Interesting article. I remain skeptical about the world’s second largest economy sparking a world-wide conflict. While it continues to agitate over its maritime borders, China seems unlikely to launch a full scale invasion of Japan (ala economy #3). So much of these military antics seems to be phallo-centric brinksmanship. Who has the biggest army. The biggest nuke. Perhaps that mindset should have been left behind in the Cold War. North Korea’s army is huge, but with no economic heft the global community doesn’t really take it seriously.

    In any case, your theory about the Communist Party drumming up a red herring international conflict to maintain domestic power is a fun one. Though I certainly hope it doesn’t come true, it strikes me as the kind of plot that you’ll soon see coming to an airport bookstore near you.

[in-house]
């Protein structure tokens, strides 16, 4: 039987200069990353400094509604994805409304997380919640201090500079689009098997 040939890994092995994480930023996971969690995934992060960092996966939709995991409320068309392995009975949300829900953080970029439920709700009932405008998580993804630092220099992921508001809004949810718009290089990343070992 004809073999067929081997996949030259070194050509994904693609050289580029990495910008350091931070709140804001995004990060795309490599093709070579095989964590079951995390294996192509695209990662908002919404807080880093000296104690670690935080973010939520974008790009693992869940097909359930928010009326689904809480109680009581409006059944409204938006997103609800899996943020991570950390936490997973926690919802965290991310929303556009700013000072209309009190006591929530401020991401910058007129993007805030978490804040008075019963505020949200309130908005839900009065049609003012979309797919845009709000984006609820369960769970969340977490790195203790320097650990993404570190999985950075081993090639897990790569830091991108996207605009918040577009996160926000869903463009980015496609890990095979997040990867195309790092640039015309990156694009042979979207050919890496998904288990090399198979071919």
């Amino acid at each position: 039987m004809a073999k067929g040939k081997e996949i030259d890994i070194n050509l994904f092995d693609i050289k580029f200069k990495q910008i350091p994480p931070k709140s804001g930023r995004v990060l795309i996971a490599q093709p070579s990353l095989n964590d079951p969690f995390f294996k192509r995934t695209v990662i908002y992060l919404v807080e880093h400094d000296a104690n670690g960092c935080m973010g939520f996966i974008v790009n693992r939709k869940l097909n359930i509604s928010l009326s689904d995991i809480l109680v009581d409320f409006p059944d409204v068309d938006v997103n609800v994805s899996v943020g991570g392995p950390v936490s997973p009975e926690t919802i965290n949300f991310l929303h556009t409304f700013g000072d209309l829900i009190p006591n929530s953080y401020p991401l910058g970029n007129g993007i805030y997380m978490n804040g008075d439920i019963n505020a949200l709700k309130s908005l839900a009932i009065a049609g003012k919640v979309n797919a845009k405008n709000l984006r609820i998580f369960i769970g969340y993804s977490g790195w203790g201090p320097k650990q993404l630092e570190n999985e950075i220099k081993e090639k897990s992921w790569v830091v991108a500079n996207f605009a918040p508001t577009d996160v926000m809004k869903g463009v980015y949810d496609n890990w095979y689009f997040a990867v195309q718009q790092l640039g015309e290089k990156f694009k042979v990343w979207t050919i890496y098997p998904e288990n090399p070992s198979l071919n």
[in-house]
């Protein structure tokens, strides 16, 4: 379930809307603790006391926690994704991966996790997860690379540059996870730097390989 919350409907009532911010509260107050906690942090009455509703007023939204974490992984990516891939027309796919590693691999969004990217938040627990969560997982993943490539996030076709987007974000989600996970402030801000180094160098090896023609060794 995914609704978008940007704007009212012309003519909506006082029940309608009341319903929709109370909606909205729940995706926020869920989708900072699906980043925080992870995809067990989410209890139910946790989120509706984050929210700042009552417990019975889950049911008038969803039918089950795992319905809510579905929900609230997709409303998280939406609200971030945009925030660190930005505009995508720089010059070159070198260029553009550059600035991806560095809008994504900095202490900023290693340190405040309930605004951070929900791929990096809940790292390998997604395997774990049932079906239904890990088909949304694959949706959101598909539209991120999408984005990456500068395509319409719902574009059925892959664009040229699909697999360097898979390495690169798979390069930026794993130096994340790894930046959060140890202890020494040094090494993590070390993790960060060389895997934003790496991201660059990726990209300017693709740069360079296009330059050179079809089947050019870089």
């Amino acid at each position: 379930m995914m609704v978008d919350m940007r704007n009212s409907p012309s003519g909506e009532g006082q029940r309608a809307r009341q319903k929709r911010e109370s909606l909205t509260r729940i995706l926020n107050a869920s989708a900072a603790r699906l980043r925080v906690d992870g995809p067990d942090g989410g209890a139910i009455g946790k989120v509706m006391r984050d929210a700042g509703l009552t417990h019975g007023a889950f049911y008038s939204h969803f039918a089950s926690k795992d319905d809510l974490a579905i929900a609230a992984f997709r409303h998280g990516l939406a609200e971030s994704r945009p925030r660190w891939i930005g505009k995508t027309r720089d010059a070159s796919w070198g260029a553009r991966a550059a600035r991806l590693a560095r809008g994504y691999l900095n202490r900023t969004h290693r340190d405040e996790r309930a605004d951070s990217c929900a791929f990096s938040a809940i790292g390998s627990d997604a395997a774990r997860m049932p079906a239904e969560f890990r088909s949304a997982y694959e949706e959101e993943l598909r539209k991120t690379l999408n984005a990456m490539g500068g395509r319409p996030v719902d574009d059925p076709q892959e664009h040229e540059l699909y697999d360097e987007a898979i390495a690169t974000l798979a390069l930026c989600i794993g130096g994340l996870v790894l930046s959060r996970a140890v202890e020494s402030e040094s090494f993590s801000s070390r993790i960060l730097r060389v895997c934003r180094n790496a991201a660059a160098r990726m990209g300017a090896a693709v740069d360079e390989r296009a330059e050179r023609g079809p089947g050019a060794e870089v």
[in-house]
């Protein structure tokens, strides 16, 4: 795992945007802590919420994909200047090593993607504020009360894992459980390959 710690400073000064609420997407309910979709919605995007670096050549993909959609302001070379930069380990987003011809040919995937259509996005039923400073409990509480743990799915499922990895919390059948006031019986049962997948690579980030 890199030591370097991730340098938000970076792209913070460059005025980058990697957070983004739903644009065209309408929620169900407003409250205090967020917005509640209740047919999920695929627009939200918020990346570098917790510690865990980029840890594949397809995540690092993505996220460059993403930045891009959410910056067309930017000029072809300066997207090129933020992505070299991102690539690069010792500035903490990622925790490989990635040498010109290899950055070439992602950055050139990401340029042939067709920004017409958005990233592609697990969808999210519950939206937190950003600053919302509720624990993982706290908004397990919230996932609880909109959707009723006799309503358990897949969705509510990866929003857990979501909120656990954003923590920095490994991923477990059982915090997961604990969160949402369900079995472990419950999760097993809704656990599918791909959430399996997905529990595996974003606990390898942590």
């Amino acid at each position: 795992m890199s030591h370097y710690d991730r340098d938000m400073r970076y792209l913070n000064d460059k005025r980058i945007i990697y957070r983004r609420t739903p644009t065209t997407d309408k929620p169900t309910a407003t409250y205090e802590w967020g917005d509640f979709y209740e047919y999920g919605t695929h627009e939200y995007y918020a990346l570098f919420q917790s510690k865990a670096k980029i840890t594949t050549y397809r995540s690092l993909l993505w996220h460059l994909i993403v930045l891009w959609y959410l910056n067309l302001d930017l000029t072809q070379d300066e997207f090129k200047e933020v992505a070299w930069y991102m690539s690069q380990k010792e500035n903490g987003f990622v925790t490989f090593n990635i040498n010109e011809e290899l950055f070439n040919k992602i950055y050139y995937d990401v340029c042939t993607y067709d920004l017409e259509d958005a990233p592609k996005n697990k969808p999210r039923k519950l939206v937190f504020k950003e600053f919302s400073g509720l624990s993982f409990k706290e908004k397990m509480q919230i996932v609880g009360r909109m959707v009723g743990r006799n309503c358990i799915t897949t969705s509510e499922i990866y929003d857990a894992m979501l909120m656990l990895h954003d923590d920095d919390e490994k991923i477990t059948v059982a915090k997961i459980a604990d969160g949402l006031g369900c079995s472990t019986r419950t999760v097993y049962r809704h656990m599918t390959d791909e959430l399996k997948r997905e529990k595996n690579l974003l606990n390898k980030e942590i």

2. A timely post as China’s military budget shows no signs of relenting. There’s a great deal of talk of the “China Dream” under Xi Jinping – this is the sound-bite coming from China today. Over the next decade, it will be interesting to see if this “China Dream” is a militarized dream. While I hope China will continue to tow the Hu Jintao-era “peaceful rise in a harmonious world” policy, already we are seeing the PLA “going out.” In neighboring Burma, China sold gunship helicopters to the United Wa State Army – an armed ethnic group which has been in an on-off conflict with the Burmese military (Tatmandaw). This move by China has disturbed Burma as it is viewed as an antagonistic measure and a breach of sovereignty. Perhaps in neighboring states we’ll be seeing more of this militarized cross-pollination.